Clove Tree


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Clove Tree

 

(Syzygium aromaticum, Eugenia caryophyllata), an evergreen tree of the family Myrtaceae. The clove tree is of medium size with leathery, opposite leaves. The tiny blossoms are gathered into racemes. The ovary is buried in an overgrown receptacle, and the calyx is purple, with four spurs. The four petals are white or pink, with many stamens. The fruit of the clove tree is berry-like, monospermous, and purple. All parts of the plant contain glandular hairs with volatile oils that are used in perfumes and medicine (oil of cloves). The dried buds of the clove tree—cloves—are used as a spice. The clove tree originated on the Molucca Islands and is cultivated in many tropical countries.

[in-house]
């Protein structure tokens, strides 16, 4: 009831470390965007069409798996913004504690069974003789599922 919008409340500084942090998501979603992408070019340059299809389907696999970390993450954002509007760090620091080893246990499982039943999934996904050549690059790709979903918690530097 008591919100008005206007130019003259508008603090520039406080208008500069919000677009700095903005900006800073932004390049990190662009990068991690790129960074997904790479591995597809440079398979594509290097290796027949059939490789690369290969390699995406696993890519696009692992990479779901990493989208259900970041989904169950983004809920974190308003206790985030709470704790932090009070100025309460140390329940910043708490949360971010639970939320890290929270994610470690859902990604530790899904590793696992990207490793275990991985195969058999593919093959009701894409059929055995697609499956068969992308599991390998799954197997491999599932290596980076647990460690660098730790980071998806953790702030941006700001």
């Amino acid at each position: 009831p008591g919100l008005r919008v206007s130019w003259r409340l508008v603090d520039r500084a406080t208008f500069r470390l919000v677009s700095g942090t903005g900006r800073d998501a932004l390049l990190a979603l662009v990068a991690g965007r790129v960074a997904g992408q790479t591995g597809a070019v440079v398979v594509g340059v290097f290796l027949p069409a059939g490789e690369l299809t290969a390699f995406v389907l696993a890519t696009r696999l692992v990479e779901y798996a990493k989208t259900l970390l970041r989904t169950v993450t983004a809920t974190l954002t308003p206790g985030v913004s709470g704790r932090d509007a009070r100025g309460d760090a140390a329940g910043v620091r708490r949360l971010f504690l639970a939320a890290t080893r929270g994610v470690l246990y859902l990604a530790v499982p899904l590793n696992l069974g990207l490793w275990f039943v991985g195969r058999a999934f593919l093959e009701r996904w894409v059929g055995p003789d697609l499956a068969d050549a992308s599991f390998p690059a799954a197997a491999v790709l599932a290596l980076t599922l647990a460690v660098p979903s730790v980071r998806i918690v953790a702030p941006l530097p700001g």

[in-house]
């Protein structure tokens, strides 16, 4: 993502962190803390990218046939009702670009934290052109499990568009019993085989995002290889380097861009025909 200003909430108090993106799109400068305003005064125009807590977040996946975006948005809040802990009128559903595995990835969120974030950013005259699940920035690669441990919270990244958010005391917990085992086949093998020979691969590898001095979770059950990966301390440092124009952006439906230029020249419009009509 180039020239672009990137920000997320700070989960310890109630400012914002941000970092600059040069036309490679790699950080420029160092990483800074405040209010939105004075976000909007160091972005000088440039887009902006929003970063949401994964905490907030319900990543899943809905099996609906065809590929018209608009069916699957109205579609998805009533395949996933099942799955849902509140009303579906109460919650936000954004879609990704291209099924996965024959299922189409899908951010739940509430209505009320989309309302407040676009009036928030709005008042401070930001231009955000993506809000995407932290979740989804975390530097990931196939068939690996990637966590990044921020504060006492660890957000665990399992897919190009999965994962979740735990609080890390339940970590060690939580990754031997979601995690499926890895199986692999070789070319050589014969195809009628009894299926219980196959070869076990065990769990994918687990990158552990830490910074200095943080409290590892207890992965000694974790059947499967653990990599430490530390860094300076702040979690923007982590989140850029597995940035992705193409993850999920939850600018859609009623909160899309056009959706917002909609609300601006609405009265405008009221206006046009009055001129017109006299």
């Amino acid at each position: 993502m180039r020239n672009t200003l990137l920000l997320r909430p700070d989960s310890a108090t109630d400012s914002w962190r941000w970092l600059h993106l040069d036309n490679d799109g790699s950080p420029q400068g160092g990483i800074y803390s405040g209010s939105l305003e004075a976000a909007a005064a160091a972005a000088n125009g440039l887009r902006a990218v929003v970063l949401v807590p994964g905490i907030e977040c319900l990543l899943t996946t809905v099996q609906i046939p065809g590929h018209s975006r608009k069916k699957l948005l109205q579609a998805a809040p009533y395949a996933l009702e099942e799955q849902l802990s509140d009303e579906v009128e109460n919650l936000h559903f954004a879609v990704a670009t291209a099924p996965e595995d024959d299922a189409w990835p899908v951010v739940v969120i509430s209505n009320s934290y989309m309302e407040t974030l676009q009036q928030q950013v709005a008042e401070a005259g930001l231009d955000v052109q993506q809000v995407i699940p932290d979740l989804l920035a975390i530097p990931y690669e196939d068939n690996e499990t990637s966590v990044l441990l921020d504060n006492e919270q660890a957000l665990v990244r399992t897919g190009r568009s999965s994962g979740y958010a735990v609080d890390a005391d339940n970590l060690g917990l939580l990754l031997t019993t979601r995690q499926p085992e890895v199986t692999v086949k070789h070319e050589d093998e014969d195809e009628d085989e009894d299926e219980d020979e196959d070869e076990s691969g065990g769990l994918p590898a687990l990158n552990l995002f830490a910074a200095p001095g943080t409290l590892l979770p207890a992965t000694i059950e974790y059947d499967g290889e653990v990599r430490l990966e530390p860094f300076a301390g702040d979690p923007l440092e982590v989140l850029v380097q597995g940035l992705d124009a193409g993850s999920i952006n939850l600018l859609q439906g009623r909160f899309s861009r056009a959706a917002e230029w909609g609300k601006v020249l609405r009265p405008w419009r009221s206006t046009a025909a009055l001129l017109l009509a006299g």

References in periodicals archive ?
The most frequently found Chinese expression to designate both the clove tree and its buds is ting-hsiang [UNKNOWN TEXT OMITTED] ("nail incense").
13 In the eighteenth and nineteenth century--with the gradual spread of the clove tree to other parts of the world--quality considerations begin to emerge more clearly.
BPPC had suggested farmers cut part of their clove trees to reduce oversupply.
Clove trees grew in the clumps of jungle between rice-fields.
The deposit is situated in the midst of a garden of clove trees and is hosted in carbonate sediments.